Relax, regroup and read: It leads to better behaviour in children, and calmer interactions
People, including educators working in early childhood education and care (ECEC) settings, who read to young children are less likely to engage in “harsh” responses to children’s behaviour, and children, in turn, are less likely to be “hyperactive or disruptive”, researchers from Rutgers University have found.
Previous studies have shown that frequent, shared reading supports children to build language, literacy and emotional skills, but the new research, led by Rutgers Robert Wood Johnson Medical School researchers, is believed to be the first to focus on how shared reading affects parenting.
Recently published in the Journal of Developmental & Behavioral Pediatrics, the study suggests additional benefits from shared reading — a stronger adult-child bond and less hyperactivity and attention problems in children.
Lead research, Manuel Jimenez, outlined that the simple routine of reading with children on a daily basis provides not just academic but emotional benefits that can help bolster the child’s success in school and beyond. He believes the findings can also be applied to programs that help parents and caregivers in under served areas to develop positive parenting skills.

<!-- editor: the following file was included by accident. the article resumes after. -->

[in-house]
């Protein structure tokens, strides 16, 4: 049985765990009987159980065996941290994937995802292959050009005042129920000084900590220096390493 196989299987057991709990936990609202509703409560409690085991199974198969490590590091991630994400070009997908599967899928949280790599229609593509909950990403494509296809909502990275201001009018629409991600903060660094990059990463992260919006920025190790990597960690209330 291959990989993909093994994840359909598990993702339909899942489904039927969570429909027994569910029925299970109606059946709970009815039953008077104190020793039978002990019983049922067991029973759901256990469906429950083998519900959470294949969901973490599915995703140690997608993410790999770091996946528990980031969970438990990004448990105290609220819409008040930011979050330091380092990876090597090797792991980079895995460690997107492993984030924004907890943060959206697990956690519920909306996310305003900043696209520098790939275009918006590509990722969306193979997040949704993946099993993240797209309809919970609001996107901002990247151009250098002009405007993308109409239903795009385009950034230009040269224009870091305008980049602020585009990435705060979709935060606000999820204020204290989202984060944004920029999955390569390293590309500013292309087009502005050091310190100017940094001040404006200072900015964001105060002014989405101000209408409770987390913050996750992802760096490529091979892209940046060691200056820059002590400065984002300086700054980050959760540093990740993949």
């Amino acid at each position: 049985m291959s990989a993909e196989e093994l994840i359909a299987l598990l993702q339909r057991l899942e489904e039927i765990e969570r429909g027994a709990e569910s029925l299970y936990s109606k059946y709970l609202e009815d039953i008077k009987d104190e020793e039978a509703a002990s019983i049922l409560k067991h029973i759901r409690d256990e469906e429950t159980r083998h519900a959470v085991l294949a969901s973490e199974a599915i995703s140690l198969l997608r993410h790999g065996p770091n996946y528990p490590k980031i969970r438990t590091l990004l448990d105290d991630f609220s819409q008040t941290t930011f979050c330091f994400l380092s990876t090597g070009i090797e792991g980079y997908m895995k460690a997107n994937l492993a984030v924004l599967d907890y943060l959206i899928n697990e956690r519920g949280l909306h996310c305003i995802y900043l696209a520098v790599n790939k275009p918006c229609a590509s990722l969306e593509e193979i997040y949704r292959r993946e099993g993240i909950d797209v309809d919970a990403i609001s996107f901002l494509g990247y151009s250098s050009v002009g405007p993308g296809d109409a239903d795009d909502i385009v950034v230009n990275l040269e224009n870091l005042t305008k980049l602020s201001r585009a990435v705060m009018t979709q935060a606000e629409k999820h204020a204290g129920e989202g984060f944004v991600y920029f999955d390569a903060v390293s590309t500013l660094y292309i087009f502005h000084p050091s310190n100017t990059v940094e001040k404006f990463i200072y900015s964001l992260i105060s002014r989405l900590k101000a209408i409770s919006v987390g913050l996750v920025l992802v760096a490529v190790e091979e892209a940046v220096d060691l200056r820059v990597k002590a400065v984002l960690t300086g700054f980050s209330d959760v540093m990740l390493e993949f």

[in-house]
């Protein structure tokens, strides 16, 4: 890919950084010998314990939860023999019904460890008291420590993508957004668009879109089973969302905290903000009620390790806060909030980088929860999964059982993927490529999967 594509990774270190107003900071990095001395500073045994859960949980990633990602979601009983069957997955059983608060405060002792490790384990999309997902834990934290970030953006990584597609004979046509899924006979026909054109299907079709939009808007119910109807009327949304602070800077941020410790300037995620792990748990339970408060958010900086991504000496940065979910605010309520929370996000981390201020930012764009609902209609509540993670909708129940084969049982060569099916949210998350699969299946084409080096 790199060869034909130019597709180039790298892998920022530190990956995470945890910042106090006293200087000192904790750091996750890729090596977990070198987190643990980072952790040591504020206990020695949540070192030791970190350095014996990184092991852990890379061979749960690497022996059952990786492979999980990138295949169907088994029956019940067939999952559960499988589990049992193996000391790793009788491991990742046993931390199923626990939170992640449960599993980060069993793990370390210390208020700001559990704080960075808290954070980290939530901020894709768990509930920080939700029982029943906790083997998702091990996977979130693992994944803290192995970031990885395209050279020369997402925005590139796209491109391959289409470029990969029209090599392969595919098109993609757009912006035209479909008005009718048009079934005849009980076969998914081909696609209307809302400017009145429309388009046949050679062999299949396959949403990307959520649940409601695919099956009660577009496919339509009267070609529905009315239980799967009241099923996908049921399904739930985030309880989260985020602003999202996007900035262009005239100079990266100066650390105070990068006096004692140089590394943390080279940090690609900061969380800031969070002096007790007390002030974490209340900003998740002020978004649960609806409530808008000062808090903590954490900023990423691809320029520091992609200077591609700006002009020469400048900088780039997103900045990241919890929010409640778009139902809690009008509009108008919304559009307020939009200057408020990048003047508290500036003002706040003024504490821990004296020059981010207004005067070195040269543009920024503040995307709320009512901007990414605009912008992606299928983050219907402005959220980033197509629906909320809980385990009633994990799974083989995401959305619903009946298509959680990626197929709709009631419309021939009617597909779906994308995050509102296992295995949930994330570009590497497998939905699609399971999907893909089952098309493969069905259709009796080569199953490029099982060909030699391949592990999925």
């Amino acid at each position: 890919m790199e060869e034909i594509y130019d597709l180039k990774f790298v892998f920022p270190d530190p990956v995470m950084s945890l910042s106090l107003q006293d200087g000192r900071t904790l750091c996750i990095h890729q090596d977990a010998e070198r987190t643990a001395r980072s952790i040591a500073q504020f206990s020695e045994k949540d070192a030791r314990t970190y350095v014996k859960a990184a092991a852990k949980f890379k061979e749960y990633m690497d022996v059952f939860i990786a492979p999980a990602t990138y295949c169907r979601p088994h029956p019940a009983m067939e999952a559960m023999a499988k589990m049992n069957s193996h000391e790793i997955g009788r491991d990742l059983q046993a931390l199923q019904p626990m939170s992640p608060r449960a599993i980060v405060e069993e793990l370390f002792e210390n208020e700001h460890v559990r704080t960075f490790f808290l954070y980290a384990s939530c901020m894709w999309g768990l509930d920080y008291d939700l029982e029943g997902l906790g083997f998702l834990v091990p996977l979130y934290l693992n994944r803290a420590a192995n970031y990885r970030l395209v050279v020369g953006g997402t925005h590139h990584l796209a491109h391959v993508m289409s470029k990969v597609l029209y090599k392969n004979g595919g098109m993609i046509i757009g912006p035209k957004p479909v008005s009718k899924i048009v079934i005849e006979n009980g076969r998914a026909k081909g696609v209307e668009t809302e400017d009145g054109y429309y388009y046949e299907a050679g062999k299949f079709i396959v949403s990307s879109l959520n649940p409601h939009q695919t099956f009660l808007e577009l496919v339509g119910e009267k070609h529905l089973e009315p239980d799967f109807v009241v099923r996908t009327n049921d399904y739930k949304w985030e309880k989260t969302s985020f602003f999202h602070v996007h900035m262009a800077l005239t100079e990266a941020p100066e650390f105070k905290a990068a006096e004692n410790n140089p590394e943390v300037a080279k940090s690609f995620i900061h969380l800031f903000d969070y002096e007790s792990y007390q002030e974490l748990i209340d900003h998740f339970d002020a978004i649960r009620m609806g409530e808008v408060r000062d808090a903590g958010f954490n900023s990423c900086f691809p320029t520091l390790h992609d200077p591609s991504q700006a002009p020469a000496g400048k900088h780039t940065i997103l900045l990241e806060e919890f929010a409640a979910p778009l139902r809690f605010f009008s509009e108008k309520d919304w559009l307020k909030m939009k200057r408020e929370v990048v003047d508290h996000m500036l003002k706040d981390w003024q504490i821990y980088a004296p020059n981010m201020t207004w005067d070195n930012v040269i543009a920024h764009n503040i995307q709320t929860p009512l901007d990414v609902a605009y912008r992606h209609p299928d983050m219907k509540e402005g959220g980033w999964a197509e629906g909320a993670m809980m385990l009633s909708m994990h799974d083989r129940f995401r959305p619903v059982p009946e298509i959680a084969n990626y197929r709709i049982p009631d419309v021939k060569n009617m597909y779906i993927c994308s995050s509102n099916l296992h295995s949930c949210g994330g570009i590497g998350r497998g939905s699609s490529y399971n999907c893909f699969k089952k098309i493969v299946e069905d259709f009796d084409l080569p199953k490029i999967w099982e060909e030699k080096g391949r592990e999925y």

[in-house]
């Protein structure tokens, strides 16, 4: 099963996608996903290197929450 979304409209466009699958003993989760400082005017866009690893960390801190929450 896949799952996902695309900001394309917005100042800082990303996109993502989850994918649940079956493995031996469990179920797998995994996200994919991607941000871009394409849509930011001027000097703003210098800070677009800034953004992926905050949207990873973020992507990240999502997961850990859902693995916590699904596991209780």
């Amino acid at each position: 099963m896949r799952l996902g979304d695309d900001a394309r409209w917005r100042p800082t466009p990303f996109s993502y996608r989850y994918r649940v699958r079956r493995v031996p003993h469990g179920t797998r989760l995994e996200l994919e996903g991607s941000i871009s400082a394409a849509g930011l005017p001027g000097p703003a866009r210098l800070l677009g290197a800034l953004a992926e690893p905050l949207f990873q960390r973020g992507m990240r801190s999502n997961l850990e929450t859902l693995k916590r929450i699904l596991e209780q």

Using data collected on 2,165 mother-child pairs from 20 large U.S. cities, researchers asked the women how often they read to their children at ages one and three. The mothers were re-interviewed two years later, about how often they engaged in physically and/or psychologically aggressive discipline and about their children’s behaviour. The study controlled for factors such as parental depression and financial hardship that can contribute to harsh parenting and children’s disruptive behaviour.
The results showed that frequent shared reading at age one was associated with less harsh parenting at age three, and frequent shared reading at age three was associated with less harsh parenting at age five. Mothers who read frequently with their children also reported fewer disruptive behaviours from their children, which may partially explain the reduction in harsh parenting behaviours.
The findings can strengthen programs that promote the academic, emotional and socioeconomic well-being of children, authors said.
To learn more about the research, please see here.